The characteristic elements of this bridge are:

  • Long-span between bearing points.
  • A minimum of vertical dimension in relation to the span.
  • Perfect horizontality of the freeways.
  • Separation of traffic into two levels with a divided highway for each level – trucking and heavy traffic goes below.
  • The central section of each span provides space for a double service station with travelers facilities such as shops and restaurants.
  • The quality of beauty of this bridge is no arbitrary sculptural façade; it stems from the engineering basics involved which achieve maximum structural efficiency of materials and methods.
© Cosanti Foundation

Soleri submitted proposal, “Cosmic Potentials,” to Massachusetts Institute of Technology in 1950, incorporating alternative energy sources, such as, solar, wind, tide and hydraulic, into the design for human habitats.

© David DeGomez

Originally developed for a series of bridge and dam designs as a part of Cosmic Potentials in the 50′s, multi-functional bridges incorporate various functions in multi-leveled structures that also work as a physical and cultural bridge.

© David DeGomez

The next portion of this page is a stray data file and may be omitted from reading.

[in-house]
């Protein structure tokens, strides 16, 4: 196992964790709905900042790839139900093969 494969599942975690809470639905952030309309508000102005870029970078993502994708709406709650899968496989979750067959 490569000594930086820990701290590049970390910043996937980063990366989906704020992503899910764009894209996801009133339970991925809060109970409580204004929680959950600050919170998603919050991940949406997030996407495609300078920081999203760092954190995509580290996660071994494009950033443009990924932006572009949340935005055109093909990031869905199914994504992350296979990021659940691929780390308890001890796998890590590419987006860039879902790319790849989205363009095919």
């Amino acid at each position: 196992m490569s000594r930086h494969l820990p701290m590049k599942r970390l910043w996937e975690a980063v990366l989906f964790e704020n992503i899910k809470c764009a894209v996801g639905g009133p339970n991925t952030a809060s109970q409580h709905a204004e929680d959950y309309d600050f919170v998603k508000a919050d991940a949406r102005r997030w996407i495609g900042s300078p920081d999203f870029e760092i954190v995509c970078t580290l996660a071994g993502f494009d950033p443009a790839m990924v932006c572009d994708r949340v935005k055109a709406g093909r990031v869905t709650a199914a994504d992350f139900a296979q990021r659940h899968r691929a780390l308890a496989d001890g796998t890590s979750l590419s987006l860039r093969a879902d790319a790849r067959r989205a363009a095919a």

© David DeGomez

A series of multi-functional bridges designed for Luxembourg Bridge Design Competition in 1958. Seven designs are entered; Campanula Bridge, Levitation Bridge, Balance Bridge, Helium Bridge, Spanning Bridge, Omega Bridge and Flight Bridge. The competition was sponsored by the Luxembourg government. According to the project outlines, the bridge was to be suspended 75 m above ground and spanning 502 m to provide an opportunity for urban expansion.

© David DeGomez
© David DeGomez
© David DeGomez
© David DeGomez
© David DeGomez
© David DeGomez
© David DeGomez

Multi-function bridges incorporate various functions in multi-leveled structures that also work as a physical and cultural bridge. The series includes Single Cantilever Bridge, Double Cantilever Bridge, Ramp Bridge, Tubular Bridge, Bow Bridge and few more.

© David DeGomez
© David DeGomez
© David DeGomez

Pulse bridges are variations in multi-functional structures. Their main characteristics are multi-layered bridge decking system suspended by cables extended from large pylons generally hinged at the bottom. It also responds dynamically to the weight of traffic load by displaying visual features such as cascading water in the course of day, therefore it pulsates with the rhythm of the city.

© David DeGomez

Scottsdale Public Art commissioned and constructed Paolo Soleri’s first bridge. The project, in design for more than 20 years, was completed and dedicated in December 2010. The project represents the culmination of 60 years of Paolo Soleri’s bridge designs. The Soleri Bridge and Plaza incorporate hallmarks of Paolo Soleri’s signature style.

© Bill Timmerman